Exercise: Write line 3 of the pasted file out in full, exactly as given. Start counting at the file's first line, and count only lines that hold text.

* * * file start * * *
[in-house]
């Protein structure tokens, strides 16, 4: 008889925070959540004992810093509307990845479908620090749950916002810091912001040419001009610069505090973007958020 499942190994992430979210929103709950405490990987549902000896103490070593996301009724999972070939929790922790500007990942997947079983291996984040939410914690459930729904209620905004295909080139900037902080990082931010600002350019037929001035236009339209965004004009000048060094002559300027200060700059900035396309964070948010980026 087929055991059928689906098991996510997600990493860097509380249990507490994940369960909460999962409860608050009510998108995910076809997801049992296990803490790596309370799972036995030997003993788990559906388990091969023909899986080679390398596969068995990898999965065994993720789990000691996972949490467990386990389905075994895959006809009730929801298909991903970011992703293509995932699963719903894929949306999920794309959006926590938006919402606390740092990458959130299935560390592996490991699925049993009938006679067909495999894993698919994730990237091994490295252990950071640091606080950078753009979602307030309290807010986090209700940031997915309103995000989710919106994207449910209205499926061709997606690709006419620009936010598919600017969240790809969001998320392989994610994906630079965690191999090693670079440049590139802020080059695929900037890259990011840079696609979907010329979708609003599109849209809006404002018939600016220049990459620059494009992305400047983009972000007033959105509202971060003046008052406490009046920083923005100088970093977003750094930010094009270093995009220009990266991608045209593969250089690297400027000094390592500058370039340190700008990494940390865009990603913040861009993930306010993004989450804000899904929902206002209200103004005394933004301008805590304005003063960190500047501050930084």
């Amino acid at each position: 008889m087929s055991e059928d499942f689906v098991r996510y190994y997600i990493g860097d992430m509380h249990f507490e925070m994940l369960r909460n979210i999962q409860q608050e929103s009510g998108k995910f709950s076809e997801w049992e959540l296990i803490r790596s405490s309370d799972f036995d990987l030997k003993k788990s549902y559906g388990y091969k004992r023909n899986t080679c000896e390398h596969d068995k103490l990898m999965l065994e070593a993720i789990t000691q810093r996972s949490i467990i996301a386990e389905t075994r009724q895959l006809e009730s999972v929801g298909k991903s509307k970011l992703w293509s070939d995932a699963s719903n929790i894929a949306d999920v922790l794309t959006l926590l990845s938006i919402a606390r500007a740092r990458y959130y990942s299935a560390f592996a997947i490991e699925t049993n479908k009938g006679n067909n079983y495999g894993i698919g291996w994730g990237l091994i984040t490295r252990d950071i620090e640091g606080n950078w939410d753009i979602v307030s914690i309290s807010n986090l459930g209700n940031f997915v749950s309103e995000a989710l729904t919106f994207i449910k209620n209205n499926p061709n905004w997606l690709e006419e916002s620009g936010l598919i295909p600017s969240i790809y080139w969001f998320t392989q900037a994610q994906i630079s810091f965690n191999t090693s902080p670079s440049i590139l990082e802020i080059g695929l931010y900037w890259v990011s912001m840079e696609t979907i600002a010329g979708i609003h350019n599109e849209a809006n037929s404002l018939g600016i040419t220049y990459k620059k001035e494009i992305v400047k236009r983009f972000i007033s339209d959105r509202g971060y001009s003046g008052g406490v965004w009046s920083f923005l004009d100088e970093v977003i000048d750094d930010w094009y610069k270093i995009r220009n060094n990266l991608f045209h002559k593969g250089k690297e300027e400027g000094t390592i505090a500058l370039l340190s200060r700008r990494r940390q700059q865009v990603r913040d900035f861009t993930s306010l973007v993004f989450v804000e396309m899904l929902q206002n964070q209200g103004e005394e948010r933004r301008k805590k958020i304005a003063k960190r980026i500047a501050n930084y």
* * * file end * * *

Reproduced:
């Amino acid at each position: 008889m087929s055991e059928d499942f689906v098991r996510y190994y997600i990493g860097d992430m509380h249990f507490e925070m994940l369960r909460n979210i999962q409860q608050e929103s009510g998108k995910f709950s076809e997801w049992e959540l296990i803490r790596s405490s309370d799972f036995d990987l030997k003993k788990s549902y559906g388990y091969k004992r023909n899986t080679c000896e390398h596969d068995k103490l990898m999965l065994e070593a993720i789990t000691q810093r996972s949490i467990i996301a386990e389905t075994r009724q895959l006809e009730s999972v929801g298909k991903s509307k970011l992703w293509s070939d995932a699963s719903n929790i894929a949306d999920v922790l794309t959006l926590l990845s938006i919402a606390r500007a740092r990458y959130y990942s299935a560390f592996a997947i490991e699925t049993n479908k009938g006679n067909n079983y495999g894993i698919g291996w994730g990237l091994i984040t490295r252990d950071i620090e640091g606080n950078w939410d753009i979602v307030s914690i309290s807010n986090l459930g209700n940031f997915v749950s309103e995000a989710l729904t919106f994207i449910k209620n209205n499926p061709n905004w997606l690709e006419e916002s620009g936010l598919i295909p600017s969240i790809y080139w969001f998320t392989q900037a994610q994906i630079s810091f965690n191999t090693s902080p670079s440049i590139l990082e802020i080059g695929l931010y900037w890259v990011s912001m840079e696609t979907i600002a010329g979708i609003h350019n599109e849209a809006n037929s404002l018939g600016i040419t220049y990459k620059k001035e494009i992305v400047k236009r983009f972000i007033s339209d959105r509202g971060y001009s003046g008052g406490v965004w009046s920083f923005l004009d100088e970093v977003i000048d750094d930010w094009y610069k270093i995009r220009n060094n990266l991608f045209h002559k593969g250089k690297e300027e400027g000094t390592i505090a500058l370039l340190s200060r700008r990494r940390q700059q865009v990603r913040d900035f861009t993930s306010l973007v993004f989450v804000e396309m899904l929902q206002n964070q209200g103004e005394e948010r933004r301008k805590k958020i304005a003063k960190r980026i500047a501050n930084y």